10 tax-smart estate planning moves

"Since interest rates are so low, the question is, 'Can I do better investing the money than the interest rate of the loan?'" says Kirchick. "That's where the borrower could come out ahead."

5. Sell assets to your heirs 
Instead of making an asset loan, consider selling the property to your family. You can sell a house and make up to $250,000 ($500,000 for a couple) before owing any capital gains tax, says Sorkin. Sell within the same year of a death, and the surviving spouse can claim the full $500,000 exclusion.

Say you paid $200,000 for a house that's now worth $1.2 million. If your spouse dies, you can add (and exempt from capital gains) half the fair market value of the house ($600,000) to what you paid ($200,000), so that the capital gains tax meter starts rolling at $800,000. That leaves you a taxable profit of $400,000.

But if you sell the home within that same year, you can use the joint exemption of $500,000 from capital gains, says Sorkin, meaning you can sell your home for up to $1.3 million ($800,000 plus $500,000) without triggering capital gains.

Make that sale to a family member and you have now frozen the value of your home at the sales price, because only the note, and not the appreciating asset itself, is part of your estate. If you die before the note is paid, you can leave provisions to forgive the debt in your will.

This isn't a good option if you suspect there's the slightest chance your kids would kick you out of the family homestead. And for your protection, you should include a clause that will allow you to rent the home at the lowest fair-value rate.

6. Reduce your pension plan 
In terms of being taxable, "one of the worst assets you can have is a pension plan that has a tremendous amount of money in it," says Sorkin. He suggests that as you enter your 60s, figure out how much money you can take out annually without being bumped into a higher income tax bracket, as well as what you're going to need down the road. You don't have to spend it all; sock some away in another savings vehicle.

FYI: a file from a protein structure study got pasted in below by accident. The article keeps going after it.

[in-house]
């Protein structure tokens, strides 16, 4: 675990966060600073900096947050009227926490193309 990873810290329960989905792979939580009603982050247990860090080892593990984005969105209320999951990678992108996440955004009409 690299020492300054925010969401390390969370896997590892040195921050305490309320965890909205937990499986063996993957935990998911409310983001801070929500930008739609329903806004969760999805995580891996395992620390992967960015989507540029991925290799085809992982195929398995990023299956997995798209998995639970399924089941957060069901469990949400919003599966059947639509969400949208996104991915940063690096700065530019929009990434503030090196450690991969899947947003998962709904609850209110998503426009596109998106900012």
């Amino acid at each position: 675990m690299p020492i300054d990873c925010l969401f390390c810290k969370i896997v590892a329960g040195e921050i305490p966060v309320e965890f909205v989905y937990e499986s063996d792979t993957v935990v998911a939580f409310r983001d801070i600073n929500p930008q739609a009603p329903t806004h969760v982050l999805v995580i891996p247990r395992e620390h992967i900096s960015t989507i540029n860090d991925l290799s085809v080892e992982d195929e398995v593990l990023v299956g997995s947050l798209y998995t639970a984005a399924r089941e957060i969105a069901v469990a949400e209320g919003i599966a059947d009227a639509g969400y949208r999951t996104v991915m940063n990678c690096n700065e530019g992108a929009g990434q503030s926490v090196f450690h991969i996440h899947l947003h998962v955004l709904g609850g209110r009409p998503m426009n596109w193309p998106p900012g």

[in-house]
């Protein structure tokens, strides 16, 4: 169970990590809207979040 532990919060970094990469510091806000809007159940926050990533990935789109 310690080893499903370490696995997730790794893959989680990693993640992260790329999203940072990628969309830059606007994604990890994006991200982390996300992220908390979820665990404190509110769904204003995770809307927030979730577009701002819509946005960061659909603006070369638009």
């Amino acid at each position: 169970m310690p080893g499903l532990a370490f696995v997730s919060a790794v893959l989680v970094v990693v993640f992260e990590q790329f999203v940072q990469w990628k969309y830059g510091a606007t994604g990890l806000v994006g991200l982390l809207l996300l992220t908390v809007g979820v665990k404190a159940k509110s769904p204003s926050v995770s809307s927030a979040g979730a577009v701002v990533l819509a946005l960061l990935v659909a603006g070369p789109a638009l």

7. Watch your insurance 
Estate tax is not always an upper-income problem. If you have $2 million in life insurance, that alone could subject your estate to federal taxation. Landmark Financial's Hayes says the key is finding a way to keep the non-exempt amount out of your estate. And it's a lot easier if you have several policies that add up to $2 million, rather than a single policy.

The most-common strategy, he says, is to put $500,000 or more worth of policies in an irrevocable trust. But remember, says Hayes, the premiums have to count against that person's gift exclusions.

8. Buy insurance to pay your estate taxes 
Some insurance, however, could help at estate tax time.

"Create an irrevocable life insurance trust for the purpose of purchasing a life insurance policy and the proceeds are used to pay the estate tax," says Ric Edelman, author of "The Truth About Money."

"You should focus on this as soon as your net worth is above $3 million or $1.5 million if you're single."

The policies are a good buy, he says: "It can be pennies on the dollar for a high net worth family." Just be sure to buy permanent, not term, insurance, notes Edelman, because "we need to know this money will be there for the heirs, that it's something guaranteed."

9. Consider a second-to-die policy 
"It's a common tool that a lot of my clients use," says Sorkin. It's a chunk of money that pays out when the second half of the couple dies "and it's cheaper [than regular life insurance] because it's joint life," he says. Put it in an irrevocable trust so that the asset isn't counted as part of the estate. And remember that the premiums count against your annual gift exemption to the beneficiary.
10. Form a company 
People who hold substantial real estate often create a family company, either a limited liability company or limited liability partnership, says Sorkin.

"This form of gifting works extremely well for families who are land-rich and cash poor," says Sorkin. "Basically, they put the real estate into this partnership, and they can use their annual gift exclusion to make gifts of equity to their children."

Once the senior generation owns less than 50 percent in the company, they might even be able to discount the value of their company ownership, thereby reducing its value when it comes to setting an estate's worth, says Sorkin. The reasoning is that a non-controlling interest in a company is inherently worth less. But the IRS monitors discounting very closely, so Sorkin recommends you get an appraisal and be conservative in your estimates.

There are no estate taxes when the children inherit, but there could be some income tax, says Kirchick. And they can't convert assets into cash overnight.

"That's one of the rubs," he says, " you can't just liquidate [the company] when you need the money."

Dana Dratch is a freelance writer based in Georgia.


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